We would genuinely recommend the present SMC leaders each consider taking a break from being in charge and let others grow and expand their leadership skills and ministries. Then the church will be more ready for the future once each of the present leaders is gone. There are many stories in Christian literature about those past retirement age, who hold onto their ministries for too long and contine to lead after the point the Lord desires them to move on. The problem is very widespread in newer, independent churches because there is often no proper, well thought out, biblically endorsed structure for succession.



Stuthers Memorial Church has a particular and, as far as we are aware, almost unique problem which makes this situation worse, because the only ways to step down from leadership in SMC that we are aware of are:


  • to step down from leadership and leave the church knowing you will be regarded by all as a failure


  • to fall into public sin that cannot be covered up easily, resulting in resignation of leadership and leaving the church


  • to die in post

The only other place where this last option is written into the succession approach of a church is in the case of one senior role within the Roman Catholic church. That of Pope.








So we call on the SMC leadership


  1. To each take a sabbatical and review your role for the good of the church, the work of God and your own soul.


  1. Come back if that is your call and only if that is your continuing call.


  1. Agree with the SMC executive as soon as possible, a date on which each of you will retire from public leadership. We recommend strongly, on the basis of long experience of problems in this area with other independant churches, that this should be well before and certainly not later than your 70th birthday. By this we do not mean you would never preach, teach, or be active in any other aspect of your Christian call. You just won't call the shots any more. You will still be around to be asked to do things from time to time by others then in charge. Public leadership should always have a planned ending for the good of the people and the health of the church. Also it will benefit the health and wellbeing of the aging and respected leader. We believe much suffering and physical and mental hardship would have been avoided for an earlier generation of leaders if this had been done properly and in good order.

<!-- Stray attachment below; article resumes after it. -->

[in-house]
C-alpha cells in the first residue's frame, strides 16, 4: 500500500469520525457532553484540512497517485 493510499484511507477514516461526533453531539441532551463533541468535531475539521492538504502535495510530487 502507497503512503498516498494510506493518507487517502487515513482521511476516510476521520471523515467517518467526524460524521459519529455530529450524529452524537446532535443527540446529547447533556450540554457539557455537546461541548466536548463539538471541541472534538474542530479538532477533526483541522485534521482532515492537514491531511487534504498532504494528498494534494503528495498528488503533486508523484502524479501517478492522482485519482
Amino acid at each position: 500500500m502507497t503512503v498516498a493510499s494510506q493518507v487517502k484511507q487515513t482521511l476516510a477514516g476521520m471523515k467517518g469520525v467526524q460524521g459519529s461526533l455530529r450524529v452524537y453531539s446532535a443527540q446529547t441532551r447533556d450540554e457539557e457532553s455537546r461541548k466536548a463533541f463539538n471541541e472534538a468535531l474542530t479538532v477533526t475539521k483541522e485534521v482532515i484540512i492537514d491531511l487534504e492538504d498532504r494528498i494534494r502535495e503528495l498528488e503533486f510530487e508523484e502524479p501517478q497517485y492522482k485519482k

We would ask members not to place the outgoing leader’s feelings of fear over their loss of status (which they have regularly assured us do not exist) before the needs of the membership, the future of the church, and the need to give time and space to the development of emerging leadership ministries within the congregation.






We genuinely believe this proposal would be good for the future success of SMC in fulfilling its mission. We also believe it would be very valuable to the leaders concerned to take some time to get a healthy perspective on God’s ongoing and developing call for their lives.


Alternatively – if you hold that the current practice is correct, justify it and live with its consequences:







  • State publicly that it is your belief that God wants all SMC leaders to remain in their present roles until they die, no matter what circumstances. Justify that teaching from scripture.


  • State publicly that if the way you limit platform access to an elite few means only some favoured or well connected people can develop their gifts and ministries that is God’s will. Indicate that all who are supposed to be involved are involved. Tell any others who feel God is calling them into a more public role that they are in error and they will have to accept that situation or leave. Justify that teaching from scripture.


  • State clearly and publicly that if anyone wants to step down from a leadership position in advance of their death, they are failing the call of God on their lives and to step down from leadership would be sinful. Justify this from scripture.